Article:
59. Choudhury H, Harvey T, Thayer WC, et al. Urinary cadmium elimination as a biomarker of exposure for evaluating a cadmium dietary exposure—biokinetics model. Journal of Toxicology and Environmental Health—Part A. 2001;63(5):321–350. [PubMed]
60. Diamond GL, Thayer WC, Choudhury H. Pharmacokinetics/pharmacodynamics (PK/PD) modeling of risks of kidney toxicity from exposure to cadmium: estimates of dietary risks in the U.S. population. Journal of Toxicology and Environmental Health—Part A. 2003;66(22):2141–2164. [PubMed]
61. Kjellström T, Nordberg GF. A kinetic model of cadmium metabolism in the human being. Environmental Research. 1978;16(1–3):248–269. [PubMed]
62. Tan Y-M, Liao KH, Clewell HJ. Reverse dosimetry: interpreting trihalomethanes biomonitoring data using physiologically based pharmacokinetic modeling. Journal of Exposure Science and Environmental Epidemiology. 2007;17(7):591–603. [PubMed]
63. Hays SM, Becker RA, Leung HW, Aylward LL, Pyatt DW. Biomonitoring equivalents: a screening approach for interpreting biomonitoring results from a public health risk perspective. Regulatory Toxicology and Pharmacology. 2007;47(1):96–109. [PubMed]
64. Tan YM, Liao K, Conolly R, Blount B, Mason A, Clewell H. Use of a physiologically based pharmacokinetic model to identify exposures consistent with human biomonitoring data for chloroform. Journal of Toxicology and Environmental Health—Part A. 2006;69(18):1727–1756. [PubMed]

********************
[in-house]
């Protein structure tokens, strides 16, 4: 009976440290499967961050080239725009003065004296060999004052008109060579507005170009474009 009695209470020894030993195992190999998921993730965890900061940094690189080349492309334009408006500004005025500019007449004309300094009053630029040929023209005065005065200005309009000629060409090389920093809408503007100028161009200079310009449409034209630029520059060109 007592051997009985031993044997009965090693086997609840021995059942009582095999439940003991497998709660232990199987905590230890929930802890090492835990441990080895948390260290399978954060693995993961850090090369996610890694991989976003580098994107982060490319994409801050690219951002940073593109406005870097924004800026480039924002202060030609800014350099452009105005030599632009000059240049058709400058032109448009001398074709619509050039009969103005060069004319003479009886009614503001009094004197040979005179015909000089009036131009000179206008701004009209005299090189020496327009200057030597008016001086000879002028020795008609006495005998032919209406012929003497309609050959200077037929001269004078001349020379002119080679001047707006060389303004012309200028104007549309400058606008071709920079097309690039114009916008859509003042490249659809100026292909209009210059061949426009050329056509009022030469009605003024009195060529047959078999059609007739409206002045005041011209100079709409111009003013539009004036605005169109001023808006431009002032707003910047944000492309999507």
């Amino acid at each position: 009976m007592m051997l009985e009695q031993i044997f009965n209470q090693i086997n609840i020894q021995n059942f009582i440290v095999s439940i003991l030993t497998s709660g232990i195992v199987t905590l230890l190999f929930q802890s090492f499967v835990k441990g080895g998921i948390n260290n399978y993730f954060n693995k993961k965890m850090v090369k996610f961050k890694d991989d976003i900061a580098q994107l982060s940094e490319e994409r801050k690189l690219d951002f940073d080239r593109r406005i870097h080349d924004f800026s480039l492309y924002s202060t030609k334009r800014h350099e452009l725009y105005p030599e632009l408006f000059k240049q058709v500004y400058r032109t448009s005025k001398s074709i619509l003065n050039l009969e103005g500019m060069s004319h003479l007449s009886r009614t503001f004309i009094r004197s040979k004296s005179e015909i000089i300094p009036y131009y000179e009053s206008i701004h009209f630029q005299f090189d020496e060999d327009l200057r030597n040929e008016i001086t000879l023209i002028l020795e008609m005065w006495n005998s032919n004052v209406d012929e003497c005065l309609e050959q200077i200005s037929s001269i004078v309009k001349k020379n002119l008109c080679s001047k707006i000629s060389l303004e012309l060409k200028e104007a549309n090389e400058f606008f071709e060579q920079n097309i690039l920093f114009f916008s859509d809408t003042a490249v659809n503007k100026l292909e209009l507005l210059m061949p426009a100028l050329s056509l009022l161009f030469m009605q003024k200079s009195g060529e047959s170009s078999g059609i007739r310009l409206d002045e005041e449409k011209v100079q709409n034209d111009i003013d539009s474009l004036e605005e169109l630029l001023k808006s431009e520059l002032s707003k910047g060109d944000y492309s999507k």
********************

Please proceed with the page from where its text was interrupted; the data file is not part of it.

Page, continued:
65. Liao KH, Tan YM, Clewell HJ. Development of a screening approach to interpret human biomonitoring data on volatile organic compounds: reverse dosimetry on biomonitoring data for trichloroethylene. Risk Analysis. 2007;27(5):1223–1236. [PubMed]
66. Clewell HJ, Tan YM, Campbell JL, Andersen ME. Quantitative interpretation of human biomonitoring data. Toxicology and Applied Pharmacology. 2008;231(1):122–133. [PubMed]
67. Lyons MA, Yang RSH, Mayeno AN, Reisfeld B. Computational toxicology of chloroform: reverse dosimetry using Bayesian inference, Markov chain Monte Carlo simulation, and human biomonitoring data. Environmental Health Perspectives. 2008;116(8):1040–1046. [PMC free article] [PubMed]
68. Georgopoulos PG, Roy A, Gallo MA. Reconstruction of short-term multi-route exposure to volatile organic compounds using physiologically based pharmacokinetic models. Journal of Exposure Analysis and Environmental Epidemiology. 1994;4(3):309–328.
69. Weisel CP, Kim H, Haltmeier P, Klotz JB. Exposure estimates to disinfection by-products of chlorinated drinking water. Environmental Health Perspectives. 1999;107(2):103–110. [PMC free article] [PubMed]
70. Kirman CR, Aylward LL, Blount BC, Pyatt DW, Hays SM. Evaluation of NHANES biomonitoring data for volatile organic chemicals in blood: application of chemical-specific screening criteria. Journal of Exposure Science and Environmental Epidemiology. 2012;22(1):24–34. [PubMed]
71. Aylward LL, Kirman CR, Blount BC, Hays SM. Chemical-specific screening criteria for interpretation of biomonitoring data for volatile organic compounds (VOCs)—application of steady-state PBPK model solutions. Regulatory Toxicology and Pharmacology. 2010;58(1):33–44. [PubMed]